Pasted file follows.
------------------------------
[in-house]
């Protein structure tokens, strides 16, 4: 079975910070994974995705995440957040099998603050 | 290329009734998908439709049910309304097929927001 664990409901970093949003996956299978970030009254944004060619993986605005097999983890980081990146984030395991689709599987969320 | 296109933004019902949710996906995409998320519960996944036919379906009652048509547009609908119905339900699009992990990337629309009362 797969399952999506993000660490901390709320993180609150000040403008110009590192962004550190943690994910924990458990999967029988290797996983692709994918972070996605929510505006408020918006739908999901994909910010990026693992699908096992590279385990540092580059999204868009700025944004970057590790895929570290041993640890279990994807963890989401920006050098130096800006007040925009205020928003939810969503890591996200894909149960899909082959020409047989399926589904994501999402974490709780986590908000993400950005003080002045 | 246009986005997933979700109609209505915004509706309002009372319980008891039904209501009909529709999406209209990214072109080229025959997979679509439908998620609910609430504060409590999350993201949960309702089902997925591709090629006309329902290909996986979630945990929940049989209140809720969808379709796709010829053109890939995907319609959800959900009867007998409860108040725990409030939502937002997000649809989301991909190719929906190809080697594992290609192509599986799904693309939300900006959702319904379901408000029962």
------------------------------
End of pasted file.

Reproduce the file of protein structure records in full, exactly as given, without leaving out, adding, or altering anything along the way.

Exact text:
[in-house]
């Protein structure tokens, strides 16, 4: 079975910070994974995705995440957040099998603050 | 290329009734998908439709049910309304097929927001 664990409901970093949003996956299978970030009254944004060619993986605005097999983890980081990146984030395991689709599987969320 | 296109933004019902949710996906995409998320519960996944036919379906009652048509547009609908119905339900699009992990990337629309009362 797969399952999506993000660490901390709320993180609150000040403008110009590192962004550190943690994910924990458990999967029988290797996983692709994918972070996605929510505006408020918006739908999901994909910010990026693992699908096992590279385990540092580059999204868009700025944004970057590790895929570290041993640890279990994807963890989401920006050098130096800006007040925009205020928003939810969503890591996200894909149960899909082959020409047989399926589904994501999402974490709780986590908000993400950005003080002045 | 246009986005997933979700109609209505915004509706309002009372319980008891039904209501009909529709999406209209990214072109080229025959997979679509439908998620609910609430504060409590999350993201949960309702089902997925591709090629006309329902290909996986979630945990929940049989209140809720969808379709796709010829053109890939995907319609959800959900009867007998409860108040725990409030939502937002997000649809989301991909190719929906190809080697594992290609192509599986799904693309939300900006959702319904379901408000029962």